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Last Chance Forever releases young bald eagle north of Lake Buchanan

John Karger and Kelly Rayner of Last Chance Forever release a juvenile bald eagle April 13 up the Colorado River north of Lake Buchanan from the Vanishing Texas River Cruise. The eagle was rescued from northeast Texas after a storm that destroyed its nest. Go to lastchanceforever.org for more information. Staff photo by Daniel Clifton

BURNET — As the crowd of about 20 people gathered on the stern of the Vanishing Texas River Cruise reached "one" on their countdown, Kelly Rayner of Last Chance Forever tossed the juvenile bald eagle into the air.

For a moment, everyone held their breath as the eagle spread its wings. But then as the young bird flew into a clump of trees at the base of a cliff on the Colorado River, the applause rang out.

"That's great," said John Karger of Last Chance Forever, looking back to where the eagle had flown.

The April 13 event north of Lake Buchanan marked the 22nd bald eagle the organization has released in that area. Karger said there are several reasons for that — a main one being Shawn Devaney and the Vanishing Texas River Cruise.

"Shawn makes a huge effort to monitor and report on the birds we release," Karger said.

He recalled an osprey the Last Chance had released off the cruise boat. Devaney spotted the bird several times sitting on the same tree it flew to after the release. So Karger returned, and he and Devaney boated up to check the osprey. It seemed fine and had been eating.

"But that type of commitment makes this a great place to release the birds," Karger said.

This bald eagle came to Last Chance Forever from northeast Texas after U.S. Fish and Wildlife Service officials recovered it from a severely damaged nest.

At the organization's facility in San Antonio, Karger and Kelly Rayner along with a cadre of staff taught the young eagle what it needed to know to survive, including how to fish.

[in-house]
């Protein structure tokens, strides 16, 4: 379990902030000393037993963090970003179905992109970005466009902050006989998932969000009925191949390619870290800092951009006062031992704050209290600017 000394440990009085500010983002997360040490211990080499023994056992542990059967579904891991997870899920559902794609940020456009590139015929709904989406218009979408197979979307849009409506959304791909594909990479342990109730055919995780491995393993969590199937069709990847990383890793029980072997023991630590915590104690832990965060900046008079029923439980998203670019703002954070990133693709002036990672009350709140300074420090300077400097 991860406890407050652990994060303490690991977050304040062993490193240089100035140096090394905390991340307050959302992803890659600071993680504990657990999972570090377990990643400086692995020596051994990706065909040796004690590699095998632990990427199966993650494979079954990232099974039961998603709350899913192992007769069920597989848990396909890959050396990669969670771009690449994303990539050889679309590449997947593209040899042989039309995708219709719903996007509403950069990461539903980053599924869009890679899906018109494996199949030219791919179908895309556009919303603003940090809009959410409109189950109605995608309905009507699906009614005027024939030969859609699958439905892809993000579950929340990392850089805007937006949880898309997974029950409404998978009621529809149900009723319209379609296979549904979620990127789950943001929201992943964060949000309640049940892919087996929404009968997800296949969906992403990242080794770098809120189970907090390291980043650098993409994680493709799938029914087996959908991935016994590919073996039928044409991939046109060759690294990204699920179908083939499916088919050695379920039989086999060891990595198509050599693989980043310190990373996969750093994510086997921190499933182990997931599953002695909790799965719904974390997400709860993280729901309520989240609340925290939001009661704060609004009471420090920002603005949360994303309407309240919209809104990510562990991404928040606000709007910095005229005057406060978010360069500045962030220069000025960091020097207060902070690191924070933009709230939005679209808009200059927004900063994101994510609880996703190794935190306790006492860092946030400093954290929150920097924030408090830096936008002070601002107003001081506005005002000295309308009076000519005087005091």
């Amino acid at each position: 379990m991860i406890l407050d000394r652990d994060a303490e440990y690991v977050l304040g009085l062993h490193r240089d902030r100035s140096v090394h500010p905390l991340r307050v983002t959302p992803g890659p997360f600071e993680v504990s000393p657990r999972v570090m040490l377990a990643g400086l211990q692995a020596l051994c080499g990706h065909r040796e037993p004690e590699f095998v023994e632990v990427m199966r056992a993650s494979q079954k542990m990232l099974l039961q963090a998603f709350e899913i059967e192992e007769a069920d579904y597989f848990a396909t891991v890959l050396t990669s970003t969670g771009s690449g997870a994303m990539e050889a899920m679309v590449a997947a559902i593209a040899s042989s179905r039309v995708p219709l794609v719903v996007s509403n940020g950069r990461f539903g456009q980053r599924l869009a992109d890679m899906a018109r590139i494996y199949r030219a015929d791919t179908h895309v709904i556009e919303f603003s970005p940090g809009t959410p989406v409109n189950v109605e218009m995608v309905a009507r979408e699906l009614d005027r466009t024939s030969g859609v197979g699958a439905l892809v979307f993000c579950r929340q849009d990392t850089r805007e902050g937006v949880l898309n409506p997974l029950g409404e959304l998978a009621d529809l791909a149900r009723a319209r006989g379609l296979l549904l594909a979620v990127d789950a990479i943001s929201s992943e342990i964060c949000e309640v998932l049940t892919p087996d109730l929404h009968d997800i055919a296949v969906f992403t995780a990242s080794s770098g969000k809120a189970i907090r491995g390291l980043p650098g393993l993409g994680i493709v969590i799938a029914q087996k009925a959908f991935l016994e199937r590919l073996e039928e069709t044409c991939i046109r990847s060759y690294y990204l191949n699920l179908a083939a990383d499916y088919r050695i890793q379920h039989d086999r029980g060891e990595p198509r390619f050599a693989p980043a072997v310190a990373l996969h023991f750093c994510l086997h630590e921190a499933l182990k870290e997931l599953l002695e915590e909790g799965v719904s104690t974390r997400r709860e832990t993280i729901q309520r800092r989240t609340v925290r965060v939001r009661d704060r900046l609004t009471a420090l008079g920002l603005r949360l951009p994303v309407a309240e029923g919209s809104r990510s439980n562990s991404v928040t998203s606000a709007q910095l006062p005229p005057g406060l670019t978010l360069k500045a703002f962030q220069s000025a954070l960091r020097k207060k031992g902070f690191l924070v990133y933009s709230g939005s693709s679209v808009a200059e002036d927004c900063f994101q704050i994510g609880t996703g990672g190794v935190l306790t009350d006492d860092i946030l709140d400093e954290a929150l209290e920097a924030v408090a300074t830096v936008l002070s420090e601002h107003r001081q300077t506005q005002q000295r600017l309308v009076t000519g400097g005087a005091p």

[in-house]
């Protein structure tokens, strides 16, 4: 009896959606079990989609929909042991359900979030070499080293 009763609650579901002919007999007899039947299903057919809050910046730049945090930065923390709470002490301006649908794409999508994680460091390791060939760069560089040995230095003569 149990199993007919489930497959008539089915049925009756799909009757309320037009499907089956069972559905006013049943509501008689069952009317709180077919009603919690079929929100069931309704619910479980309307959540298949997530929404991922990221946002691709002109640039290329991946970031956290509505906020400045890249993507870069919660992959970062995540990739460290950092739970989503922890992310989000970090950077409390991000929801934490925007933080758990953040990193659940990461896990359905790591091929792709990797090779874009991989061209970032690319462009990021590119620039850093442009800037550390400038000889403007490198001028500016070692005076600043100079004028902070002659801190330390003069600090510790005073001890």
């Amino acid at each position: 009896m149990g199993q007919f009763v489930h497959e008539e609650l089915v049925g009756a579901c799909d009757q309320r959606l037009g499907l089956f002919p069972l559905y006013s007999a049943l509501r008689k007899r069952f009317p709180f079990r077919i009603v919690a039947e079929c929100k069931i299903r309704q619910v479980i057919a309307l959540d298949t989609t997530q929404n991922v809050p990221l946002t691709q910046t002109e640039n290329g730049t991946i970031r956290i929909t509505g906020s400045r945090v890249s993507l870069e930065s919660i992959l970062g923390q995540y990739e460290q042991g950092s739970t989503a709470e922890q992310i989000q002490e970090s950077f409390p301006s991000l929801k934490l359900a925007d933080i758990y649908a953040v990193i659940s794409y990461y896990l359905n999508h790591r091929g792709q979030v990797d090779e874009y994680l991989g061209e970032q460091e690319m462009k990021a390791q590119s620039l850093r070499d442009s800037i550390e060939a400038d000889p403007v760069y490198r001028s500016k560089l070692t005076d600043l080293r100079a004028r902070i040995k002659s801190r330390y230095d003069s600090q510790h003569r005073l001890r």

"They have to learn a lot," Karger said.

They introduced dead animals such as placing fish on the ground. Once the eagle got that down, they put the dead fish in the pool. After some coaxing, the eagle went after it. But Karger said when they introduced live fish into the pool, it was an entirely different ballgame.

"He didn't want anything to do with that," Karger said.

But with patience and perseverance, the Last Chance Forever folks got the eagle fishing.

As for releasing the eagle, there was never any doubt.

"The truth is, a day outside our cages is better than any day in them," Karger said.

After the release, Rayner agreed.

"Out here is where it belongs," she said with a smile.

As for Devaney, taking the eagles and other birds of prey, it's just a wonderful event to be part of.

"It's great for the birds. It's great for the people (on the boat). It's great for conservation," he said. "Who wouldn't want to be a part of it?"

Last Chance Forever is a nonprofit that has been rehabilitating and releasing birds of prey since 1978. It relies heavily on donations to care for the birds. Last year, the organization went through more than 25,000 pounds of food for the birds. And, Karger said, they care for about 300 birds a year.

"It takes a lot of food and more to take care of birds we don't own — they belong to the public," he said.

Any support, no matter how much, is appreciated.

Go to lastchanceforever.org for more information.

The Vanishing Texas River Cruise offers Freedom Flight cruises throughout the year where Last Chance Forever releases birds of prey from the boat. Go to vtrc.com for more information and dates.

daniel@thepicayune.com

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MaryLee Hinski —
YAY :)
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